21 September 2008

Saying No to the Bailout

Via TPM, Krugman doesn't like the bailout plan. Reading his brief post makes me wonder: where have all the fiscal conservatives of the Republican Party fled to in this time of trouble? Why can't the Treasury and Wall St. work out a plan that guarantees the funders, aka the taxpayers--who are under more financial duress now than at any time in recent memory--some security if the high-risk plan doesn't work?

If the trillion dollar bailout is designed to restore markets by encouraging consumer confidence, then why can't the Treasury come out with details of the plan? Why are Republican lawmakers taking meetings with lobbyists to ensure that the legislature doesn't tack any taxpayer protections to the bill? Not exactly confidence inspiring.

From the WSJ:

The plan offered to Congress also gives the Treasury legal immunity from any lawsuits. "Decisions by the secretary pursuant to the authority are non-reviewable … and may not be reviewed by any court of law or any administrative agency," the proposal says.

The proposal doesn't detail how Treasury would manage the assets, but does give Mr. Paulson the authority to hire private financial institutions to conduct the program, as well as to create other entities to purchase mortgage assets and issue debt.

"Treasury will have full discretion over the management of the assets as well as the exercise of any rights received in connection with the purchase of the assets," the Treasury fact sheet said.
Emphasis mine. Let me see if I get this right. We're supposed to trust the same government that has time and again funneled high-priced privatization projects to favored contractors without oversight, the same government that, as a result of incompetence and croneyism, failed to effectively root out the Taliban and Al Qaeda in Afhganistan, the same government that led the U.S. into a quagmire in Iraq, and the same government that failed to effectively respond when Katrina swallowed New Orleans, we're supposed to trust that government with $1 trillion, no questions asked? And the Treasury Secretary gets to appoint private firms to handle public funds without oversight?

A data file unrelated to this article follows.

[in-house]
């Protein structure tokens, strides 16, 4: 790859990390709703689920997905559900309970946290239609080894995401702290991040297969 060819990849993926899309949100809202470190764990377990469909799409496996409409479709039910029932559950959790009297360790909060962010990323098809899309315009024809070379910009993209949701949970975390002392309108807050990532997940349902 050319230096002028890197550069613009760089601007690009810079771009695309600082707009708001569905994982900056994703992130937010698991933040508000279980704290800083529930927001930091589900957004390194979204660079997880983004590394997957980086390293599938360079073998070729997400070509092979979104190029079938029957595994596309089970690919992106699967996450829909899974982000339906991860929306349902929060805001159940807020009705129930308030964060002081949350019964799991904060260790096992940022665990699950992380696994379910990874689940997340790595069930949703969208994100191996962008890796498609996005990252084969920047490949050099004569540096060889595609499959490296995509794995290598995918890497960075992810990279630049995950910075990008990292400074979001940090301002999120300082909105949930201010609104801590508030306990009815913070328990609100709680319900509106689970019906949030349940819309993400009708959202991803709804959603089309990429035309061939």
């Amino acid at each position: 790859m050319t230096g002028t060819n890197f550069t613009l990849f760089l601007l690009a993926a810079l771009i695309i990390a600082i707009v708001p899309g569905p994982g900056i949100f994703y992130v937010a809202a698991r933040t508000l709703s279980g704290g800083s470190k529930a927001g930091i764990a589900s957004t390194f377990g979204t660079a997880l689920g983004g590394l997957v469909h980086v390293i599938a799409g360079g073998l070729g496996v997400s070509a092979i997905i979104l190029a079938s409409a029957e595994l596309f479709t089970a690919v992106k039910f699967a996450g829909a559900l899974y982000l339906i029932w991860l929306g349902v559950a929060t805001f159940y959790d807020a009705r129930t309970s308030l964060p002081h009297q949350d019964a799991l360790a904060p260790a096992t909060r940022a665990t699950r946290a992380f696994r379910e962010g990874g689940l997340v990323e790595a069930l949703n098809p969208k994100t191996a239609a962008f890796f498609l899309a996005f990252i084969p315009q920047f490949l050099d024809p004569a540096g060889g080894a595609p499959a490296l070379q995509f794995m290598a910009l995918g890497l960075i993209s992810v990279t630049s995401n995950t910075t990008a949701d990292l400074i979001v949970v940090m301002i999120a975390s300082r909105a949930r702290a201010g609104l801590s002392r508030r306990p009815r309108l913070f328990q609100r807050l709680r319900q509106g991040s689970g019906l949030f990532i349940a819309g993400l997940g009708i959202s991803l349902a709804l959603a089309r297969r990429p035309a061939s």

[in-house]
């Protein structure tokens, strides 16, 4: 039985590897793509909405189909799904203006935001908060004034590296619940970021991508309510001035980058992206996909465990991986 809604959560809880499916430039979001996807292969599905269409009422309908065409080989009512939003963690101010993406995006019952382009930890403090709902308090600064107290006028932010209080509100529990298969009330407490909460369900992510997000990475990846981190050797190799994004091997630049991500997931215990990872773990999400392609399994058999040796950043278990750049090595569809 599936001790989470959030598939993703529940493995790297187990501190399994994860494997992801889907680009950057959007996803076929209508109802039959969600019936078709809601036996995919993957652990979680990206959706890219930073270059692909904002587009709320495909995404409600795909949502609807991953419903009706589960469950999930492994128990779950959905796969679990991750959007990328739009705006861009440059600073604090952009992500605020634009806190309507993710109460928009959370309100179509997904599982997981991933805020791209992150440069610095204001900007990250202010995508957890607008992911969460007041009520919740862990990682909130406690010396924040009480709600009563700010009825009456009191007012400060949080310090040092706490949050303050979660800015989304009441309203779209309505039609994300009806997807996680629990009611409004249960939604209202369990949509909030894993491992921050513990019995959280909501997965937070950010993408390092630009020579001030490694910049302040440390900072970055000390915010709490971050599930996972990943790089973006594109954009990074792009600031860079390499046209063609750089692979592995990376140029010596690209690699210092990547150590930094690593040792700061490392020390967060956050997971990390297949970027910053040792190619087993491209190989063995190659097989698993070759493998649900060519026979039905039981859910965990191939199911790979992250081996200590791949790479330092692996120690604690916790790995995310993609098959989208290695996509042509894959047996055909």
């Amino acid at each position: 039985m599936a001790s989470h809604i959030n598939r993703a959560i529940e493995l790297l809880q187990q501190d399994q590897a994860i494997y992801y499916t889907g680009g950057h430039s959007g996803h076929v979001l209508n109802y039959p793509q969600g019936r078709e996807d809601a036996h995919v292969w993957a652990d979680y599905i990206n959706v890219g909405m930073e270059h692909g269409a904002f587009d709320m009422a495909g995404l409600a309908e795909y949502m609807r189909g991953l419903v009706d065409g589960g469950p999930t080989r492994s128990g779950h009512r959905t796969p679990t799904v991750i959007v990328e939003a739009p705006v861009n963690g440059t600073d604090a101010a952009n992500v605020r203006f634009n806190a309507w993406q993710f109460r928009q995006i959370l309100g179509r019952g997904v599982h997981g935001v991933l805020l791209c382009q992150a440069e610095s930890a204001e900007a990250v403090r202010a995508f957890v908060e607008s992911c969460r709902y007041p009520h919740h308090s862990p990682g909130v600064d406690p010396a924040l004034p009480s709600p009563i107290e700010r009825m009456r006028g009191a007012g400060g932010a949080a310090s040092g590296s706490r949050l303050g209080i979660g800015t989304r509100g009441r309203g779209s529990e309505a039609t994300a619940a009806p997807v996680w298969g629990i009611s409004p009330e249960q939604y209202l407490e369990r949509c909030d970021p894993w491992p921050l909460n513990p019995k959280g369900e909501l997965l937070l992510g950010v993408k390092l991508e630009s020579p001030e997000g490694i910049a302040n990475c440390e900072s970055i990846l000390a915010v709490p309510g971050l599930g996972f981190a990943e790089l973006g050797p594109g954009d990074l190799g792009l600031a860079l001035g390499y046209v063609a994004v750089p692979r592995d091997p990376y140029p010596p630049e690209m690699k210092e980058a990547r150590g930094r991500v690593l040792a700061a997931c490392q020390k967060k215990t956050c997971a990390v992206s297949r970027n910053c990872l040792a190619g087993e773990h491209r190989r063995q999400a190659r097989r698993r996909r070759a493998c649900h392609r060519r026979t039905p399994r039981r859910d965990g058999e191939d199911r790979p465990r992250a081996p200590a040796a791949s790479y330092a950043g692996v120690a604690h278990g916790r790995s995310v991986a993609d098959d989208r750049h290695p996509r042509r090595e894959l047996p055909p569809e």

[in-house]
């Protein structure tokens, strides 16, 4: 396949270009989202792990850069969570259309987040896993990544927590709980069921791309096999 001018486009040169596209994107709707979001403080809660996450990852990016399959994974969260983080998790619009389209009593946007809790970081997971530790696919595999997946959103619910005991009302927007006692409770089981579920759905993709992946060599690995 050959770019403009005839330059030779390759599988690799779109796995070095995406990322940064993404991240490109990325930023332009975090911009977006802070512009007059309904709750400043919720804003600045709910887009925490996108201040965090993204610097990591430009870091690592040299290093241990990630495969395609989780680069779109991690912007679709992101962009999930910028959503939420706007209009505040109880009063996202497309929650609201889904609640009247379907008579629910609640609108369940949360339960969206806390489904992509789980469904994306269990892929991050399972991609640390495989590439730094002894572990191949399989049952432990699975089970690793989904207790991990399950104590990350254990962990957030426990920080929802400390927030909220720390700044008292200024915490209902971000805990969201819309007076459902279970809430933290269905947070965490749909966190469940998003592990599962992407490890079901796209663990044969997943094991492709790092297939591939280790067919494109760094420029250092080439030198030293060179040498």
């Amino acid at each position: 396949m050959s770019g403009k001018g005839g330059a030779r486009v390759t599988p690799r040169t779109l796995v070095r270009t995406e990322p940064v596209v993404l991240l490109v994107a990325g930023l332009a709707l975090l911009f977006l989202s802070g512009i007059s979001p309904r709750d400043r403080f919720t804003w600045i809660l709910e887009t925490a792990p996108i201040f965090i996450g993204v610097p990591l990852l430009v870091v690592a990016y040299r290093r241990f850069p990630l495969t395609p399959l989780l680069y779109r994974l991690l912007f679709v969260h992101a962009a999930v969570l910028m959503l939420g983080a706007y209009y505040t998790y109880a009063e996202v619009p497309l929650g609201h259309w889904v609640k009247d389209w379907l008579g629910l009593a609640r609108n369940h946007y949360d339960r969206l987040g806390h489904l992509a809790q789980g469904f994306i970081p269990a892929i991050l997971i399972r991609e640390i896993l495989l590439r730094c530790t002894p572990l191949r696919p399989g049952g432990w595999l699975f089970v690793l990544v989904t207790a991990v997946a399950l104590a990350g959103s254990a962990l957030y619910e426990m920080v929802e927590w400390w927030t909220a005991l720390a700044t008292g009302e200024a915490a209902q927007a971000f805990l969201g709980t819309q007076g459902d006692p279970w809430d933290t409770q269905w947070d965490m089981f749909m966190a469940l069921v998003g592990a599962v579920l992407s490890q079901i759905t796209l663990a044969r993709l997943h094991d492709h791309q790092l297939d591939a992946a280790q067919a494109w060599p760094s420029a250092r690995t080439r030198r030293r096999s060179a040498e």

On top of that, Krugman raises the excellent question of price. At what price will the government purchase (on behalf of the taxpayer) these troubled investments? At fair market value, which would obviously be low right now, or at premium or above premium prices in order, as I understand it, to send an infusion through national and world markets, a shot in the arm to restore confidence? The problem there is that falsely inflated premiums, paid to troubled institutions and made with theoretical money for which the taxpayer is on the hook, offer nothing more than another bubble, another illusion, another trick with numbers bound to fail and give way to the harsh realities of fiscal fact. And the fact is that fiscal irresponsibility cannot save us from the consequences of fiscal irresponsibility. We don't call that a rescue, we just call it "throwing good money after bad."

Obviously, to protect American (and global) financial interests, government must intervene. The U.S. government, despite hits it's taken in the past several years, is still the only entity big enough to assert effective might to leverage the markets, unless we'd like to ask China to help. And the taxpayer may have to foot the bill. But all this secrecy can't be the answer. No details, no guarantees, and no provisions to protect the taxpayer. Treasury is willing to gamble only if nobody will ever know what happens to the money, what decisions are made, and nobody, regardless of the outcome of all this, will ever be held accountable.

At this decisive moment we need Congress to step up. We need oversight written into any bill that passes. Yes, we need emergency funding and we need it quickly. But this plan reeks of a short-term fix that will make the next upheaval inevitable and all but impossible to address.

At every turn, at every crisis in the past 7 and 3/4 years, this government has failed the American people. At a glance I'd say it's setting up to do so again. Somebody please tell me why this is the best bailout plan we get.